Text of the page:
Slow cooker corned beef with Guinness mustard recipe is a traditional Irish feast all in one pot! Tender beef brisket cooked with hearty fresh vegetables.
Oh yeah, it’s that time of year again to celebrate our family’s Irish roots! Well, more like my hubby Jason and baby James, it will be our colorful toddlers first time trying a traditional corned beef and cabbage dinner. For this St Patricks Day dinner, I wanted to spice things up a bit and try a new cooking technique.
Since I have a shiny new buddy in my kitchen aka. Crock Pot, I wanted to put it to work. I figured with our little one running around the house; I didn’t also want to babysit a pot on the stove all day. Good idea right? This slow cooker corned beef recipe is so tender and flavorful. Don’t forget that extra special Guinness Beer mustard to dip each tantalizing slice!
Ready, set, GO! Those are my son’s favorite words at the moment, and it’s adorable. It’s also my Crock-Pot slow cooker slogan, as I get excited to set it and forget it.
I started by adding a layer of potatoes, colorful carrots, celery, onion and bay leaves to the bottom of the pot like a vegetable nest. The corned beef is placed on top, and then some low sodium beef broth is poured in to cover the vegetables.
To reduce the fat content of this dish, I trimmed all of the excess fat layers from the top of the meat. There still is a ton of flavor and the slow cooker will give you tender slices, so don’t worry about the corned beef drying out.
When you cook corned beef in a slow cooker or even if you’re boiling it – the meat tends to look a little unexciting, right? I have a trick for making the meat extra-tasty. After the beef is done cooking, I like to broil it in the oven for a few minutes to give a nice crust on top for more texture contrast.
For this recipe, I’ve added a thin layer of the Guinness Beer mustard and broiled before slicing for about 3 to 5 minutes. The crust sticks nicely to the surface, and each bite gets a little more flavor. You can do this without the mustard too.
Check out those gorgeous pieces of slow cooker corned beef and hearty vegetables! The carrots and potato are perfectly fork tender and nicely broken to bits. I like how my Crock Pot gives a consistent, controlled temperature, whereas cooking on the stove is a little more unpredictable over time. No one wants tough, stringy beef and obliterated vegetables, that’s 100% guaranteed!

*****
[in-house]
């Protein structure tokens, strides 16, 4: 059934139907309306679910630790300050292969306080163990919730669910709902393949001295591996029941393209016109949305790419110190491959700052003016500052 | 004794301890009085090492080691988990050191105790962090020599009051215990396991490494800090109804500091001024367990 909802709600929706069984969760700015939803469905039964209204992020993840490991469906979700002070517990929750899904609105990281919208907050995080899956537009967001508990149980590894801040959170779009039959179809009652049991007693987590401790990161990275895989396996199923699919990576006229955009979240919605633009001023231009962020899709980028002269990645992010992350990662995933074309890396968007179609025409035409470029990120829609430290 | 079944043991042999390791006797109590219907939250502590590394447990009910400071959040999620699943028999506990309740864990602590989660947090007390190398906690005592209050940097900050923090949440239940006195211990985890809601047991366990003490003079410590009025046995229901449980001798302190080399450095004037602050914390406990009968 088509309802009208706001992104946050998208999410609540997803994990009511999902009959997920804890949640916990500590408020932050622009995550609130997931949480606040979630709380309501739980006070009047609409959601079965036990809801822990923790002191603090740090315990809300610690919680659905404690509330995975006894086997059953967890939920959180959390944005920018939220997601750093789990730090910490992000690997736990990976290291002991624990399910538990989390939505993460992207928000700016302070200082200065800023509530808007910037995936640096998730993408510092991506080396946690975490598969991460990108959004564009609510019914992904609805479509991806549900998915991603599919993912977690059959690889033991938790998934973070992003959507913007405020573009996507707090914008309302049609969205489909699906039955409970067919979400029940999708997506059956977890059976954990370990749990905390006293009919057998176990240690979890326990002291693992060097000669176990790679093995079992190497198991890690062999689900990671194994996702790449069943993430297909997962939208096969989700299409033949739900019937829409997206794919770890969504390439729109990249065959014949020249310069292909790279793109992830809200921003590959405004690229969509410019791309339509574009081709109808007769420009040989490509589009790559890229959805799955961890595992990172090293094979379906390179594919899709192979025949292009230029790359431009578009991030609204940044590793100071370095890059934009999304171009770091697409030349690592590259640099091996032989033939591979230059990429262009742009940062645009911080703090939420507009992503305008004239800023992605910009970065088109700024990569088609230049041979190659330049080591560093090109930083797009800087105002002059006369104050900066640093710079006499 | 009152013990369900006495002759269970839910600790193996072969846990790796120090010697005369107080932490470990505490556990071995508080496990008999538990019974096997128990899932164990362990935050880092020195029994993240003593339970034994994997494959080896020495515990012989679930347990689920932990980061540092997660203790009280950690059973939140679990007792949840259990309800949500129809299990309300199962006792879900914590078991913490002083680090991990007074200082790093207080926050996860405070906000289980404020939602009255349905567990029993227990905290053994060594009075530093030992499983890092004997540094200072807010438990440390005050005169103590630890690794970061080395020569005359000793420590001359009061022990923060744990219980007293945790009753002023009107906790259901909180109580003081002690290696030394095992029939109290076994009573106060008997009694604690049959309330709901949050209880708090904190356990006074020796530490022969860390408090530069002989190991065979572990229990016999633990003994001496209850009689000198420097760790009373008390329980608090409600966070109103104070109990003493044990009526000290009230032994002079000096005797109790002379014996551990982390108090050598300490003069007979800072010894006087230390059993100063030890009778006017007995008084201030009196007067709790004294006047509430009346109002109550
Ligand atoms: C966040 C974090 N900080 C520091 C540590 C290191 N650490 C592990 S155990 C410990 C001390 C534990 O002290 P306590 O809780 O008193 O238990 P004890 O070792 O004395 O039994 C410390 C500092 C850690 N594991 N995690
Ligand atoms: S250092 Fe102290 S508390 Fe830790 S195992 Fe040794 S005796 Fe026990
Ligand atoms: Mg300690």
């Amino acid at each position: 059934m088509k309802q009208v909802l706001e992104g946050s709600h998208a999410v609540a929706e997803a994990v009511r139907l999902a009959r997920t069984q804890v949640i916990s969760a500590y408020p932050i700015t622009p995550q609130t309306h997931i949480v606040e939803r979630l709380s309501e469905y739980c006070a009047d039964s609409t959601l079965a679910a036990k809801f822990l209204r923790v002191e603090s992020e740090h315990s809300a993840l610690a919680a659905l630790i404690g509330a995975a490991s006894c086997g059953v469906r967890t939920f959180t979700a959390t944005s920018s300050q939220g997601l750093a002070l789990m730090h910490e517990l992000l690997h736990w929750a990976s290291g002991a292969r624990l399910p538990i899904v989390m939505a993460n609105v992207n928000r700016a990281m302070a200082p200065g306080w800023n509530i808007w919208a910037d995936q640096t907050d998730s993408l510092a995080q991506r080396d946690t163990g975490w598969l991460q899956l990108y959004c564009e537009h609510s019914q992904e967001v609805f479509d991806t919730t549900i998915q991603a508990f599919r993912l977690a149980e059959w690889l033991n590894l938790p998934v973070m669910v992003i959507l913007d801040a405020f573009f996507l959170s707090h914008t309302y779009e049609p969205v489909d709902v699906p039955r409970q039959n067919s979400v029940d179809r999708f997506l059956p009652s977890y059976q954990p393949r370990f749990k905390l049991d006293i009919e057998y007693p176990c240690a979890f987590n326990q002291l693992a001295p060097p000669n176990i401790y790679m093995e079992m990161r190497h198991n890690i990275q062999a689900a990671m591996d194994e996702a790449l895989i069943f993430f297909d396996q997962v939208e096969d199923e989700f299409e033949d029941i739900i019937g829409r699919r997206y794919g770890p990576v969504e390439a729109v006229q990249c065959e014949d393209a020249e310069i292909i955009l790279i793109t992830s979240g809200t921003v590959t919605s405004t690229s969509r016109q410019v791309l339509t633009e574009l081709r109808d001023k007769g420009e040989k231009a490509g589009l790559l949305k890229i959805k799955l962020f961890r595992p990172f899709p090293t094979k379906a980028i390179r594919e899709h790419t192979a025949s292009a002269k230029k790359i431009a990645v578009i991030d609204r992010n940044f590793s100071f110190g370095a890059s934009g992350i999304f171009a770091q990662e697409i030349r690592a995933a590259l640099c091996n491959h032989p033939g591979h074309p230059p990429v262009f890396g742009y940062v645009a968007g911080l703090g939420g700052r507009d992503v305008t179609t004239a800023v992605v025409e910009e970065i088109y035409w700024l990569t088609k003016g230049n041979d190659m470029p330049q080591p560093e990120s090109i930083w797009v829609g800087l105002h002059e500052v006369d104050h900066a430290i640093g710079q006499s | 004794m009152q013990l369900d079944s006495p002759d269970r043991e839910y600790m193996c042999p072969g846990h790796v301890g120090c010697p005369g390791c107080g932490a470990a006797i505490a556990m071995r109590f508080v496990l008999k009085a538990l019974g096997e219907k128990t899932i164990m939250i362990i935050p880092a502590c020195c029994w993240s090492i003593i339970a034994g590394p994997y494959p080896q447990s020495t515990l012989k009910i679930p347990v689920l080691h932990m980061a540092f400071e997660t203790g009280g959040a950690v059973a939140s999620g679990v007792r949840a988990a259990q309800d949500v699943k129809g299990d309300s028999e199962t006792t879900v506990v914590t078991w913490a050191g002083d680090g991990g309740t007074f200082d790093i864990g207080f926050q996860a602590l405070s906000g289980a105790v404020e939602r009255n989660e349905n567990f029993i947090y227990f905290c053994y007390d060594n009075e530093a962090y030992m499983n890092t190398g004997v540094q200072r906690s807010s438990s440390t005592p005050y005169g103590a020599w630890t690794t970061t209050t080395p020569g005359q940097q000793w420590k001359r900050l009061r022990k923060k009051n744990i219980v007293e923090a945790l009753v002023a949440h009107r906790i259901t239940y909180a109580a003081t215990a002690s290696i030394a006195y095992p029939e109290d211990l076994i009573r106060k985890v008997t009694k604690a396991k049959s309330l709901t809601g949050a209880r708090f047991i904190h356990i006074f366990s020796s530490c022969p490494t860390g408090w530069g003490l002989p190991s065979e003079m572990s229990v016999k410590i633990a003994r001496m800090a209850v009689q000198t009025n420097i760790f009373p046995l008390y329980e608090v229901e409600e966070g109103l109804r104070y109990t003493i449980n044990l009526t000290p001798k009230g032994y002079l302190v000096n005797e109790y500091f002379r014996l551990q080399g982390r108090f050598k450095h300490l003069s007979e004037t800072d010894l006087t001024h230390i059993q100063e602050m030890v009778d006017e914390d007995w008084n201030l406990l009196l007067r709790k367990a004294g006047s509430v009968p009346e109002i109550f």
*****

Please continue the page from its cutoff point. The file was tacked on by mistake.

I added the cabbage wedges in the last hour of cooking because it can become very mushy if overcooked.
Guinness mustard is corned beef’s ultimate companion. You can use any stout or porter available, or none at all, it will just be a little less fun. Coarse-ground mustard is combined with honey, Guinness, and shallots. Straightforward and wonderful.
The combo of savory meat and pungent mustard is perfect. I made a baked honey mustard corned beef the year before that was also out of this world – you should give a try too.
As the corned beef brisket was slowly simmering all day, our mouth’s were watering with the smell! To occupy myself in the meanwhile, I baked up a few fresh loaves of bacon and cheddar Irish soda bread. It’s been our tradition for the last few years. It’s quick and incredibly tasty. I promise you, this dish plus some warm crusty bread will be devoured. I would love to hear how you celebrate St. Patrick’s day!
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If you make this recipe, please let me know! Leave a comment, rate it, and don’t forget to tag a photo #jessicagavin on Instagram. I’d love to see what you come up with. Cheers, friends!
What is Corned Beef?
The name is a little confusing, I know. Corning is another way to describe curing meat in a salted brine for a period of time. The beef brisket is typically brined for about a week so that the salty flavors intensify and the meat is better preserved. The beef is sometimes reddish when you buy it from the store due to pink curing salt #1. It is sodium nitrite, used to kill harmful bacteria during the curing process. The pickling spices you see in the packet that comes with your brisket adds aromatics to the cooking liquid and infuses more flavor in the meat. It usually includes black peppercorns, mustard, coriander, dill and celery seeds, as well as red pepper flakes. (Source: Meathead, Huffpost Taste)
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